In the image above there are three schedules that have 4 scopes of work to complete. Changing from schedule 1 to 2 is breaking up the work into three sub areas or three small takt zones. If this is completed you can then achieve schedule 3 which is aligning them and finishing as you go. Allowing you 6 time frames from 7-12 that is now able to be used as buffer time to adjust for variation.


Looking at the image above you can see there are different durations for each activity, and this example also shows that there are some activities are not in some areas. On the Left we see a standard CPM waterfall type representation of a schedule; while on the Right we see the harmonization of the same information with the same overall duration of time per scope of work.

This is not only doing what some might call line of balancing but it is also allowing for the differences in your production areas and still accounting for the empty takts which should not be considered buffers. If the design changes and all scopes end up being in all areas these “empty takts” would be filled with this work.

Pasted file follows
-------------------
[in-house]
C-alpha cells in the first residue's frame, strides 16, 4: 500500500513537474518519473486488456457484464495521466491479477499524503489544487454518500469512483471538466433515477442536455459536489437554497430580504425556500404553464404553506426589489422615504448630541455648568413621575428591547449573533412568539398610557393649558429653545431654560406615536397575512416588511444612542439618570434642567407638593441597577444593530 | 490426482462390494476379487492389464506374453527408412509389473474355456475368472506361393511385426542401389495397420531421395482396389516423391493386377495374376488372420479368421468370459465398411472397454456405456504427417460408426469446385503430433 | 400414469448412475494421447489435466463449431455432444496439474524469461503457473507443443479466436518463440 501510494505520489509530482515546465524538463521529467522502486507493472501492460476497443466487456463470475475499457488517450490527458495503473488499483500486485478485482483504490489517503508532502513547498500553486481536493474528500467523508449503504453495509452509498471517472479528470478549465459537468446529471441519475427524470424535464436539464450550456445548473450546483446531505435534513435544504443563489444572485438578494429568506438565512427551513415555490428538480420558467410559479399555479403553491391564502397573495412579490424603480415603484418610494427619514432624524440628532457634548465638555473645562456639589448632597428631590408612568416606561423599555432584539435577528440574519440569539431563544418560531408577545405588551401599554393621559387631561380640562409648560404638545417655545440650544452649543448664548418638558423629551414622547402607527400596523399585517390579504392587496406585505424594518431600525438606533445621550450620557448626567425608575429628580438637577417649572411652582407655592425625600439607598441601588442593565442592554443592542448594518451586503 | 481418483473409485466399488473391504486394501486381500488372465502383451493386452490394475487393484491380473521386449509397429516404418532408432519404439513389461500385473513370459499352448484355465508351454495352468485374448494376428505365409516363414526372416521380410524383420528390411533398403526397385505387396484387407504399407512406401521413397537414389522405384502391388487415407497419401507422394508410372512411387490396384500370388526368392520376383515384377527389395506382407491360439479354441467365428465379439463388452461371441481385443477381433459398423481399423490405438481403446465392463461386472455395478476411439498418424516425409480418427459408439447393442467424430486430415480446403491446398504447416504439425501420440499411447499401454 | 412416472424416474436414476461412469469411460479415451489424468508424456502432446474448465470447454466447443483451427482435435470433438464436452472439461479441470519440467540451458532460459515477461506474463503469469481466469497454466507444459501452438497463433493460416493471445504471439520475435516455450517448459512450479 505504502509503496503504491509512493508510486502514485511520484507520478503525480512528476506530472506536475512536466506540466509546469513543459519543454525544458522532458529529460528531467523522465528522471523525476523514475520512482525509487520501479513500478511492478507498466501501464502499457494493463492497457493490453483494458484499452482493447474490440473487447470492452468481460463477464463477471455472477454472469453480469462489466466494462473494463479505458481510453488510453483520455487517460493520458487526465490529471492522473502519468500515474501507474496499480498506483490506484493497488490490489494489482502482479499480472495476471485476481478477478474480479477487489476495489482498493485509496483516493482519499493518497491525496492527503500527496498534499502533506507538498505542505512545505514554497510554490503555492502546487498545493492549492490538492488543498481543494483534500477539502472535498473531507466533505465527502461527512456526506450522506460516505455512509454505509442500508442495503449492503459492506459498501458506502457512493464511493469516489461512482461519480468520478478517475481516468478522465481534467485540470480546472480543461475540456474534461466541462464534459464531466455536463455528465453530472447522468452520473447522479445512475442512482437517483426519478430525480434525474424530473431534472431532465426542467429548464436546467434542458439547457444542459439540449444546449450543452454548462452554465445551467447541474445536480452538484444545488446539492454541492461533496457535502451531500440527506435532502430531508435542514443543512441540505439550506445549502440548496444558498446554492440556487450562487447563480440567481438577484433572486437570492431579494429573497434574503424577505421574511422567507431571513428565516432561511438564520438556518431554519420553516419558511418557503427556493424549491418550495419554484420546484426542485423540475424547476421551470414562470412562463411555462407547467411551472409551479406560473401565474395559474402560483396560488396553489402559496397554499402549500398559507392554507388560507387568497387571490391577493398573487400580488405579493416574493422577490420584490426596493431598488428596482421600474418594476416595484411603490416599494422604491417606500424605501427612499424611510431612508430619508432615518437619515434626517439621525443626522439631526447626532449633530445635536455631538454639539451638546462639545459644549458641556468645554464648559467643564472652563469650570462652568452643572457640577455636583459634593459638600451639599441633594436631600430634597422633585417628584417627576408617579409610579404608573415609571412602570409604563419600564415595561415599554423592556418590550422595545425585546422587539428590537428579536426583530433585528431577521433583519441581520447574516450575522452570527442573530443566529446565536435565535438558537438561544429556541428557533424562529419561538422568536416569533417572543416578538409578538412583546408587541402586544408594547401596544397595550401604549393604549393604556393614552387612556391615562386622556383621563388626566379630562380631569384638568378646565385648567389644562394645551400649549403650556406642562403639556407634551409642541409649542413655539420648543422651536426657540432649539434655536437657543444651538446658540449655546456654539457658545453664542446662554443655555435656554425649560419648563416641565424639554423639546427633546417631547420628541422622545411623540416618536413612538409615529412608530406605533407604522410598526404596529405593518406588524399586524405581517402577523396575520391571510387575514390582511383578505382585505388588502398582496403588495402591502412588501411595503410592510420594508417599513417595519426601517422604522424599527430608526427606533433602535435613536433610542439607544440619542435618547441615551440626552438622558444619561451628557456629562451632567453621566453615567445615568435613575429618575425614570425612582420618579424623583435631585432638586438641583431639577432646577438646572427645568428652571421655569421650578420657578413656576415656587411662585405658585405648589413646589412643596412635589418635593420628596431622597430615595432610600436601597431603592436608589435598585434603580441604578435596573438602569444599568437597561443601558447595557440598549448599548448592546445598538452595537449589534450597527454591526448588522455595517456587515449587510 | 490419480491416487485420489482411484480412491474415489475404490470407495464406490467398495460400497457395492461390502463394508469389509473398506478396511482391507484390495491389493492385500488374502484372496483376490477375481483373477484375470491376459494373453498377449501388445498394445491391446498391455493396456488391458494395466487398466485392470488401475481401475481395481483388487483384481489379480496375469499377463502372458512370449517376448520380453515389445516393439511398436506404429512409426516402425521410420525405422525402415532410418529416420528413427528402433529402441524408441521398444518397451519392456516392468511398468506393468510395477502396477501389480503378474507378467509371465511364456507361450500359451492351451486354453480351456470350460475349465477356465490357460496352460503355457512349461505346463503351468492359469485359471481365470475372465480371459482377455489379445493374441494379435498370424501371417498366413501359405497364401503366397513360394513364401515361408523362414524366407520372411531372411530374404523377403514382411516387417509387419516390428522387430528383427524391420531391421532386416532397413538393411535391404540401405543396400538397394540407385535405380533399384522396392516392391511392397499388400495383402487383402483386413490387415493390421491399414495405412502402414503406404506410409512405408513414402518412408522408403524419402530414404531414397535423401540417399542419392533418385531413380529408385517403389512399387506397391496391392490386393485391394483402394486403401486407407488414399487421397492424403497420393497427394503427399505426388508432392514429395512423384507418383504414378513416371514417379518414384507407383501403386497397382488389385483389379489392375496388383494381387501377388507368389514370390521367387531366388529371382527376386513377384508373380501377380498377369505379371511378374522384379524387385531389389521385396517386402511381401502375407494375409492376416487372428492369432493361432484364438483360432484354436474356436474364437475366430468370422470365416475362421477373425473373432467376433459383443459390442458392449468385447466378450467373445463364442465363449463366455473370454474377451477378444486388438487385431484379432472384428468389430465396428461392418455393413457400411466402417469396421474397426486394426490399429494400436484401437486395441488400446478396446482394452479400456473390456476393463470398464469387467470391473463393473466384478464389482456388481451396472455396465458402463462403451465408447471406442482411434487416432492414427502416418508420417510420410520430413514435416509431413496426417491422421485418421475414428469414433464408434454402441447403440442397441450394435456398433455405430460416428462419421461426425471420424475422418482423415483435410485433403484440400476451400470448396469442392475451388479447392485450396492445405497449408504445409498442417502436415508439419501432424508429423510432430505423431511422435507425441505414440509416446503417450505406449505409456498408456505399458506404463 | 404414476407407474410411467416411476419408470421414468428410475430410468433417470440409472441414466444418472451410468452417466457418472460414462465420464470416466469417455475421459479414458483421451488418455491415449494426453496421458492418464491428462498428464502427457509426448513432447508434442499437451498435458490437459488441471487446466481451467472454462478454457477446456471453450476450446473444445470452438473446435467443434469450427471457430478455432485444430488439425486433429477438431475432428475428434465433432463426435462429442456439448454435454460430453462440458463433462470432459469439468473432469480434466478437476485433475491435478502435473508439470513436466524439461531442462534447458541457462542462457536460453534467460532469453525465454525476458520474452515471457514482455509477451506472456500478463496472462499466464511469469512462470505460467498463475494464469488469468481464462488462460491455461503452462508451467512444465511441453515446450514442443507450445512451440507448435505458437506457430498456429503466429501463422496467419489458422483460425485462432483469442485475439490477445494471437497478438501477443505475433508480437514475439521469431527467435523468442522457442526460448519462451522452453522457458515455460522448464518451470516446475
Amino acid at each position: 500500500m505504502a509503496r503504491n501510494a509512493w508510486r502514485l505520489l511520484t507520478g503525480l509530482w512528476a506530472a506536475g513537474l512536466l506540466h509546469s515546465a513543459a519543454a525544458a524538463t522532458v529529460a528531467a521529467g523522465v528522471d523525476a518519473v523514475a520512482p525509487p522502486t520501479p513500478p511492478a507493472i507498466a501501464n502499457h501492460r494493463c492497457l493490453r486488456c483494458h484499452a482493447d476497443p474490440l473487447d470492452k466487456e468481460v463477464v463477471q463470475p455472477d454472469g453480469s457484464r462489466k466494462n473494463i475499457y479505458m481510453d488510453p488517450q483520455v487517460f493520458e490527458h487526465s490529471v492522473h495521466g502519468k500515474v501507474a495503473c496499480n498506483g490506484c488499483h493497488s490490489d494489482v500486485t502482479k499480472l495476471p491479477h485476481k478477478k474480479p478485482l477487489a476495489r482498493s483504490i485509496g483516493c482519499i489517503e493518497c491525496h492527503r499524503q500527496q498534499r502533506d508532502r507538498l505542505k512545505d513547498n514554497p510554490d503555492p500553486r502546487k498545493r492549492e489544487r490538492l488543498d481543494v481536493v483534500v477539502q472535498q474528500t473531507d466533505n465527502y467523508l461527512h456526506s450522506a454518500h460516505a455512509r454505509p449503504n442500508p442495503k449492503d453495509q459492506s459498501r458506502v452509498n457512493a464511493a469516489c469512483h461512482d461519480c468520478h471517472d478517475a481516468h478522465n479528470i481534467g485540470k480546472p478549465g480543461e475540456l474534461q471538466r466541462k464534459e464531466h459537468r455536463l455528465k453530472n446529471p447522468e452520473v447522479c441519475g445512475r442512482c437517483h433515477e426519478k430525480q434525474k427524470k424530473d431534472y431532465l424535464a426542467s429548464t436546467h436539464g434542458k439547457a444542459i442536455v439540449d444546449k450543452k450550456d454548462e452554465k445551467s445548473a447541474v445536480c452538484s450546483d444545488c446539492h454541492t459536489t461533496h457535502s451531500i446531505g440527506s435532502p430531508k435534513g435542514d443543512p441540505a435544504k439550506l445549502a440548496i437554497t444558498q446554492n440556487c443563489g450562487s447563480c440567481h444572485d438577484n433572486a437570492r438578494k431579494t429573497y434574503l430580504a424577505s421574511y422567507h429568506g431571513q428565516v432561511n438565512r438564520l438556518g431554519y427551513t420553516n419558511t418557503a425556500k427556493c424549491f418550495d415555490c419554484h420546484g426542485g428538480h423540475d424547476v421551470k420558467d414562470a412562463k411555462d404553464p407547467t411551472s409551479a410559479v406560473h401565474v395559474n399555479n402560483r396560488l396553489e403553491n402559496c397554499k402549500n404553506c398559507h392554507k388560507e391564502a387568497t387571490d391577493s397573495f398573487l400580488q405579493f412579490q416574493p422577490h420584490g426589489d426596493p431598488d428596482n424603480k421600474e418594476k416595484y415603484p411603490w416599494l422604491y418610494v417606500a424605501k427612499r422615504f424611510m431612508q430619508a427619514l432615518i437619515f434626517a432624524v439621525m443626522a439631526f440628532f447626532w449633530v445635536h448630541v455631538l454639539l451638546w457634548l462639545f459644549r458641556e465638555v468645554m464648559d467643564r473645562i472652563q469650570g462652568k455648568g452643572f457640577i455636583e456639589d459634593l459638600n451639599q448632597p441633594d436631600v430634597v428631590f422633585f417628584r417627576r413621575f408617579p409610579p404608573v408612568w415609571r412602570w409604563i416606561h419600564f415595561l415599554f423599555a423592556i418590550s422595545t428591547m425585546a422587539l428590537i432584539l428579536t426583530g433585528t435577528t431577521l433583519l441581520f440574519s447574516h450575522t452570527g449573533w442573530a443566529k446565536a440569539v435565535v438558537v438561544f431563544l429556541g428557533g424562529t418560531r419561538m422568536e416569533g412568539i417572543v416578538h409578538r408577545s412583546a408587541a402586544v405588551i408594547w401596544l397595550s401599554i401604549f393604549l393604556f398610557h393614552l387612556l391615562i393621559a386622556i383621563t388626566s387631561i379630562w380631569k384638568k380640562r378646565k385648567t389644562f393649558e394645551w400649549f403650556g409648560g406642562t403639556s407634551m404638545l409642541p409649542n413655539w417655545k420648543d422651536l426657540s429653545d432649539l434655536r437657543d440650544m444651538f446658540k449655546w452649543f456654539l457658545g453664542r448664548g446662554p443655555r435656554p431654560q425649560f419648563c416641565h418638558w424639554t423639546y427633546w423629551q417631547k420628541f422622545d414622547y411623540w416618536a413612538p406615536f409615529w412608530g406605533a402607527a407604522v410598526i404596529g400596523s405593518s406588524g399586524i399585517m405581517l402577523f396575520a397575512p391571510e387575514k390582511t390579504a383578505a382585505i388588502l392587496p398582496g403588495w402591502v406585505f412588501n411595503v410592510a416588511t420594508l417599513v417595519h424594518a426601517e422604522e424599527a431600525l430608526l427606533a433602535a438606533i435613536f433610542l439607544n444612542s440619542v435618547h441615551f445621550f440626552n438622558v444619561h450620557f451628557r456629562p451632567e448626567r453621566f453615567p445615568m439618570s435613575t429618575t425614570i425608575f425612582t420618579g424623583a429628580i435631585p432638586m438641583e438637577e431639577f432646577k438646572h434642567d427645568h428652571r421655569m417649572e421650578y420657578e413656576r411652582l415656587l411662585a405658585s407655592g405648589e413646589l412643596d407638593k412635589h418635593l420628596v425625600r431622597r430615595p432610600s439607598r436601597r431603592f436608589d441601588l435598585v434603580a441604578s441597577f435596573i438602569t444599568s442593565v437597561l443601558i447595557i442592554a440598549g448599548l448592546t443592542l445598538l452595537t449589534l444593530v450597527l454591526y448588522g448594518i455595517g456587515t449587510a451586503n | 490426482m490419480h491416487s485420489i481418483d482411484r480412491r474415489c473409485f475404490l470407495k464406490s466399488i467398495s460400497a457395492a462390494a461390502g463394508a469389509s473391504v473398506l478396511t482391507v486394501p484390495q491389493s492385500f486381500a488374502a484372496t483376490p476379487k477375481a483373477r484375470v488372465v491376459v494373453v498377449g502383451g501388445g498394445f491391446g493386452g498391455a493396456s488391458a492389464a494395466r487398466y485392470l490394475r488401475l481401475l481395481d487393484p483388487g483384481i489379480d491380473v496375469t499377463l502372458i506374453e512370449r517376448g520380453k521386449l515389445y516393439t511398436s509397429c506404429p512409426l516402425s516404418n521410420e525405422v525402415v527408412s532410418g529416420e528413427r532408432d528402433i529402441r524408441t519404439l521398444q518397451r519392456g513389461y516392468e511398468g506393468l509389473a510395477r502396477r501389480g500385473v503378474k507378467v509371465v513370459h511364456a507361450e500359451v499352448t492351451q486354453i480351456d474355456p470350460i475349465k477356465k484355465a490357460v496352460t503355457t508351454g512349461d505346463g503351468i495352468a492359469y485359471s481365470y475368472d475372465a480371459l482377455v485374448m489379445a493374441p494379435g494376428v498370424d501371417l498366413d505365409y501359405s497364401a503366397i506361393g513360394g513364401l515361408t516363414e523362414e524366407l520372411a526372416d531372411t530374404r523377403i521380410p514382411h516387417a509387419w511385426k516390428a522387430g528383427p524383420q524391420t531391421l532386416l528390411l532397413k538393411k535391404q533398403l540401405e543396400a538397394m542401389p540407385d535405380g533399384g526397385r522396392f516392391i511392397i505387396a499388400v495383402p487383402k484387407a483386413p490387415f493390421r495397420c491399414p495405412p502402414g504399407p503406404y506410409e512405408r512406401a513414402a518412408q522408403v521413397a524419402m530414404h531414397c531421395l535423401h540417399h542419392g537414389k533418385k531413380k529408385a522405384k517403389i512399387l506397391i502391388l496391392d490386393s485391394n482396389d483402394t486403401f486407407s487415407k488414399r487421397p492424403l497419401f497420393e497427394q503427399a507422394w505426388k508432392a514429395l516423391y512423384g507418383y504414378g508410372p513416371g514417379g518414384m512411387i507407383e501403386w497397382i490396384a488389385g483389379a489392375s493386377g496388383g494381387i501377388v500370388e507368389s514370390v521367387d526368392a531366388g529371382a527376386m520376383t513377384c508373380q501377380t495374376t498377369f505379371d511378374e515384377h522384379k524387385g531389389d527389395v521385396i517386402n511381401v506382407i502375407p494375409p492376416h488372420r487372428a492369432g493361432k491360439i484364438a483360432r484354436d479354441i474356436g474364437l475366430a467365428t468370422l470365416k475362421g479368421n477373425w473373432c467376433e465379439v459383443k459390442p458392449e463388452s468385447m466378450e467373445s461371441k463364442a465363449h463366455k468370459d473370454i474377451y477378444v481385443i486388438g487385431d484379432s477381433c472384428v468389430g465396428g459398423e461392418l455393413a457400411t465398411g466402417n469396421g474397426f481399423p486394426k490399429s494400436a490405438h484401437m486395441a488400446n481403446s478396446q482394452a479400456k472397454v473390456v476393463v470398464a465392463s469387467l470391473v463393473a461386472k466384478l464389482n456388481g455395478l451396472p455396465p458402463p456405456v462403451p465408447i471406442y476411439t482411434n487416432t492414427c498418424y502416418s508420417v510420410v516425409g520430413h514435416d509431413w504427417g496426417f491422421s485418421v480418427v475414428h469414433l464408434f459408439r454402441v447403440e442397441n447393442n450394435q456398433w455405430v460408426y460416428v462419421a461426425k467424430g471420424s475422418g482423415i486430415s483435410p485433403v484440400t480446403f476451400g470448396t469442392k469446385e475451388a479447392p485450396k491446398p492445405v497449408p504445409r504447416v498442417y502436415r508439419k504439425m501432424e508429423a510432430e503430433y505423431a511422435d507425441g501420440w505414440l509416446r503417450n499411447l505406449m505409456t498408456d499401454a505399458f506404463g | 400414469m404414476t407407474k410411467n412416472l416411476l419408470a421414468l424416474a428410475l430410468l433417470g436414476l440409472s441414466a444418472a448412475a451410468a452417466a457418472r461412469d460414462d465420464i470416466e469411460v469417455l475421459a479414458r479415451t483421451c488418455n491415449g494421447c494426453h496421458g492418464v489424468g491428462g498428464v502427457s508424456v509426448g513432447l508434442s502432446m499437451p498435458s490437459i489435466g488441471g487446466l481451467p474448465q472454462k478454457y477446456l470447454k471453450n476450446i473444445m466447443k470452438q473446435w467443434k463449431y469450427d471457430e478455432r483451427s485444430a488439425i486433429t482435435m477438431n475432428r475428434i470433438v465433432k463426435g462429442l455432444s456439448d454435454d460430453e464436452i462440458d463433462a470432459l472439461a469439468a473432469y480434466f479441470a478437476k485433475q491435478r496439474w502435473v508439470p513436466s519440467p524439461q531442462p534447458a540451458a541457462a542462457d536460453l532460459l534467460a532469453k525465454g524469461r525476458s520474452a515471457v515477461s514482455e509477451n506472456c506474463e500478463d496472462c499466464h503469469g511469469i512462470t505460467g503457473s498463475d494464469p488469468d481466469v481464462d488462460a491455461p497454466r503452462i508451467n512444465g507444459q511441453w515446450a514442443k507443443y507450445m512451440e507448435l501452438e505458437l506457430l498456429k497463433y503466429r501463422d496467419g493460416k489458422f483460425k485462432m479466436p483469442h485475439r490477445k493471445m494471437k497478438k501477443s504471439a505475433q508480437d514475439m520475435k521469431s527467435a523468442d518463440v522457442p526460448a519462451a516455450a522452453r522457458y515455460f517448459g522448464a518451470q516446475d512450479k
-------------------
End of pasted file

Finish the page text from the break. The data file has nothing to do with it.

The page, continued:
Thus, just by harmonizing the sequence and production you will find a large % of time hidden in your schedule.

Logistical Sequencing / Long Running Processes

If you have a list of takt zones that all have the same sequence but one of them has a large amount of work or more work-packages you will be able to sequence the zones in a way that you find lost and hidden time. Prioritizing the longest train first in the logistical sequence will reduce your overall duration. This is a simple one to map out, test it both ways and see what your results are. Just like above the extra time is sitting there just because the overlap of subsequent work.

If you want to read the whole paper by Janosch DlouhyMarco Binninger and Shervin Haghsheno here is the link to their IGLC Paper: (Click here)


So how and where are we supposed to add buffers? Here is the answer that we will simplify for you.

We have made a really nice one sheet that will help you as a guide when adding buffers you can download it here for free:

The major buffer types with some examples are:

  • Systemic buffer: This is a buffer type that is naturally a part of the system. An example of this would be Saturday and Sunday at the end of a 5-day Takt time.

  • Empty Takt: This is simply a Takt or cell in Excel that is left empty and serves as a buffer.